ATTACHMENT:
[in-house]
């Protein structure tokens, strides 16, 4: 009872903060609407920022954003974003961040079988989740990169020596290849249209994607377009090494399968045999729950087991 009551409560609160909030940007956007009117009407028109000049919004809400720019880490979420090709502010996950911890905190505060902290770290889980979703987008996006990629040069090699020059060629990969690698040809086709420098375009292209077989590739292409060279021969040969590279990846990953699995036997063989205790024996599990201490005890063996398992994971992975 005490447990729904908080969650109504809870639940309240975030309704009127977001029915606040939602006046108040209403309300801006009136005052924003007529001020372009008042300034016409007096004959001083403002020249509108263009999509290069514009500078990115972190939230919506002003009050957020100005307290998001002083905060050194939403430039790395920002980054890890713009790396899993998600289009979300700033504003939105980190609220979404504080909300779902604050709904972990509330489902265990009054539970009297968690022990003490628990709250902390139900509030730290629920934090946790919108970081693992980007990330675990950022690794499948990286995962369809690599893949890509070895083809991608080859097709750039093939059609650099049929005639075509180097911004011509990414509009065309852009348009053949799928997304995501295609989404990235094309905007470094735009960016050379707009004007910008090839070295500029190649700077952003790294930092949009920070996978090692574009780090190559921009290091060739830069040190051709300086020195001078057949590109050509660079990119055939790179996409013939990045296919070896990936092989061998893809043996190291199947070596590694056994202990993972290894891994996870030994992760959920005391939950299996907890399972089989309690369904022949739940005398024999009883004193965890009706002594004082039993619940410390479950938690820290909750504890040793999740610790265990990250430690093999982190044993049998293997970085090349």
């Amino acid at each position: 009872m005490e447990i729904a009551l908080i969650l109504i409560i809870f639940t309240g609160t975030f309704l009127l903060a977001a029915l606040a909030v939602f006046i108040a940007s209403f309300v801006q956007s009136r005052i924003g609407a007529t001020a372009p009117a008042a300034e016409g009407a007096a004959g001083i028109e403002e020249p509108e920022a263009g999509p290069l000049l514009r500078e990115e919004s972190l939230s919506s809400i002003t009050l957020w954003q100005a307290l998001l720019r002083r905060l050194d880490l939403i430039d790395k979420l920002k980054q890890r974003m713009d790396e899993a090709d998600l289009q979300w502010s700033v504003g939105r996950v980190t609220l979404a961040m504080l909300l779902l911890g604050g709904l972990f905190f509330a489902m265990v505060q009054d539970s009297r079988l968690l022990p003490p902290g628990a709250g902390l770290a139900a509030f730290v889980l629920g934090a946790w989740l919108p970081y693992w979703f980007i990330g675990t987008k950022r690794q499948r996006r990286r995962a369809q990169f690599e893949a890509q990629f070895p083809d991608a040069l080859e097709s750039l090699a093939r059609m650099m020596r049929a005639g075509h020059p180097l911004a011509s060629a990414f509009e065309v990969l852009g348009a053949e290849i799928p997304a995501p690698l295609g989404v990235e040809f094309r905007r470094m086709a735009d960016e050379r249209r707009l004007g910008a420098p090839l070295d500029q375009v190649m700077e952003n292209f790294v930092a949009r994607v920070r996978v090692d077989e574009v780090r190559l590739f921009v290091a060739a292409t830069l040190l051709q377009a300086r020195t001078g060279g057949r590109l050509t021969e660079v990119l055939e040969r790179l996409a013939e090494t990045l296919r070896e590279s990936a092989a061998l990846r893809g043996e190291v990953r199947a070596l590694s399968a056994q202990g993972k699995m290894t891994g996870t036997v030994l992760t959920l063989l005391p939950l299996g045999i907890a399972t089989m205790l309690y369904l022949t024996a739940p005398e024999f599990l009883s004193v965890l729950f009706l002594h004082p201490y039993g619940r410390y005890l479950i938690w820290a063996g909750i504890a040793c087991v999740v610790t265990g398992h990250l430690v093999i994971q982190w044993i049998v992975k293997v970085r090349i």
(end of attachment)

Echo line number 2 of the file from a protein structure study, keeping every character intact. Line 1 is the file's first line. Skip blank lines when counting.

């Protein structure tokens, strides 16, 4: 009872903060609407920022954003974003961040079988989740990169020596290849249209994607377009090494399968045999729950087991 009551409560609160909030940007956007009117009407028109000049919004809400720019880490979420090709502010996950911890905190505060902290770290889980979703987008996006990629040069090699020059060629990969690698040809086709420098375009292209077989590739292409060279021969040969590279990846990953699995036997063989205790024996599990201490005890063996398992994971992975 005490447990729904908080969650109504809870639940309240975030309704009127977001029915606040939602006046108040209403309300801006009136005052924003007529001020372009008042300034016409007096004959001083403002020249509108263009999509290069514009500078990115972190939230919506002003009050957020100005307290998001002083905060050194939403430039790395920002980054890890713009790396899993998600289009979300700033504003939105980190609220979404504080909300779902604050709904972990509330489902265990009054539970009297968690022990003490628990709250902390139900509030730290629920934090946790919108970081693992980007990330675990950022690794499948990286995962369809690599893949890509070895083809991608080859097709750039093939059609650099049929005639075509180097911004011509990414509009065309852009348009053949799928997304995501295609989404990235094309905007470094735009960016050379707009004007910008090839070295500029190649700077952003790294930092949009920070996978090692574009780090190559921009290091060739830069040190051709300086020195001078057949590109050509660079990119055939790179996409013939990045296919070896990936092989061998893809043996190291199947070596590694056994202990993972290894891994996870030994992760959920005391939950299996907890399972089989309690369904022949739940005398024999009883004193965890009706002594004082039993619940410390479950938690820290909750504890040793999740610790265990990250430690093999982190044993049998293997970085090349």